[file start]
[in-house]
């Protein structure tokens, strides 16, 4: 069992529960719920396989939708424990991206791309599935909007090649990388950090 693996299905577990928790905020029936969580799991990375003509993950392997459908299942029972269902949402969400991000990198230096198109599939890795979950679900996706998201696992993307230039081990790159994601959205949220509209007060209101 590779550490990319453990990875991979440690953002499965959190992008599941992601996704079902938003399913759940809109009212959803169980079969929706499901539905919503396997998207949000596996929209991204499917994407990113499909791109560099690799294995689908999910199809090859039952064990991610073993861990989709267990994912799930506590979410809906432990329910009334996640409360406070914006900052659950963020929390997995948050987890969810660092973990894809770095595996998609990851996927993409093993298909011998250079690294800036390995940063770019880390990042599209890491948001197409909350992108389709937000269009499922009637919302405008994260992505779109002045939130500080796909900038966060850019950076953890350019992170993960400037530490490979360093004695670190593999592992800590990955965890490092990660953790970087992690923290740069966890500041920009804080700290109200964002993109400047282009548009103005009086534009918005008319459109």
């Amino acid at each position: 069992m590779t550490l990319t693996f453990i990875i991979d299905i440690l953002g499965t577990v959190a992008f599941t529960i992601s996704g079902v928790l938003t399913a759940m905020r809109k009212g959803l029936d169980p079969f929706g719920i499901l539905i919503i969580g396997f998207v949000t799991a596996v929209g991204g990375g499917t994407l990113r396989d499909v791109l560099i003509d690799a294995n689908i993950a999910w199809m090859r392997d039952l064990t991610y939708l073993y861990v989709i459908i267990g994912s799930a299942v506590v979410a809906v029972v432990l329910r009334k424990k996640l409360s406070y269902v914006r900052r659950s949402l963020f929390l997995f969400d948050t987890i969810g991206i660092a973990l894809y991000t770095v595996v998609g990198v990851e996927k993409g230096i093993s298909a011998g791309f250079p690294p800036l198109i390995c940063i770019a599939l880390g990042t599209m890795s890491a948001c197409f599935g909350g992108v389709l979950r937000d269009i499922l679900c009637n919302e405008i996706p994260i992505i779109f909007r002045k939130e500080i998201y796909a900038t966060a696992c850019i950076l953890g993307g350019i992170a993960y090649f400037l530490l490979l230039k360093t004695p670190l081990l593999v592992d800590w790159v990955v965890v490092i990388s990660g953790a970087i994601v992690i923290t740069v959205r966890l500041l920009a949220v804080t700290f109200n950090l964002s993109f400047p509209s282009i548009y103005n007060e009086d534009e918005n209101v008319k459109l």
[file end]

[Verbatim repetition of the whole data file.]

[in-house]
């Protein structure tokens, strides 16, 4: 069992529960719920396989939708424990991206791309599935909007090649990388950090 693996299905577990928790905020029936969580799991990375003509993950392997459908299942029972269902949402969400991000990198230096198109599939890795979950679900996706998201696992993307230039081990790159994601959205949220509209007060209101 590779550490990319453990990875991979440690953002499965959190992008599941992601996704079902938003399913759940809109009212959803169980079969929706499901539905919503396997998207949000596996929209991204499917994407990113499909791109560099690799294995689908999910199809090859039952064990991610073993861990989709267990994912799930506590979410809906432990329910009334996640409360406070914006900052659950963020929390997995948050987890969810660092973990894809770095595996998609990851996927993409093993298909011998250079690294800036390995940063770019880390990042599209890491948001197409909350992108389709937000269009499922009637919302405008994260992505779109002045939130500080796909900038966060850019950076953890350019992170993960400037530490490979360093004695670190593999592992800590990955965890490092990660953790970087992690923290740069966890500041920009804080700290109200964002993109400047282009548009103005009086534009918005008319459109």
């Amino acid at each position: 069992m590779t550490l990319t693996f453990i990875i991979d299905i440690l953002g499965t577990v959190a992008f599941t529960i992601s996704g079902v928790l938003t399913a759940m905020r809109k009212g959803l029936d169980p079969f929706g719920i499901l539905i919503i969580g396997f998207v949000t799991a596996v929209g991204g990375g499917t994407l990113r396989d499909v791109l560099i003509d690799a294995n689908i993950a999910w199809m090859r392997d039952l064990t991610y939708l073993y861990v989709i459908i267990g994912s799930a299942v506590v979410a809906v029972v432990l329910r009334k424990k996640l409360s406070y269902v914006r900052r659950s949402l963020f929390l997995f969400d948050t987890i969810g991206i660092a973990l894809y991000t770095v595996v998609g990198v990851e996927k993409g230096i093993s298909a011998g791309f250079p690294p800036l198109i390995c940063i770019a599939l880390g990042t599209m890795s890491a948001c197409f599935g909350g992108v389709l979950r937000d269009i499922l679900c009637n919302e405008i996706p994260i992505i779109f909007r002045k939130e500080i998201y796909a900038t966060a696992c850019i950076l953890g993307g350019i992170a993960y090649f400037l530490l490979l230039k360093t004695p670190l081990l593999v592992d800590w790159v990955v965890v490092i990388s990660g953790a970087i994601v992690i923290t740069v959205r966890l500041l920009a949220v804080t700290f109200n950090l964002s993109f400047p509209s282009i548009y103005n007060e009086d534009e918005n209101v008319k459109l």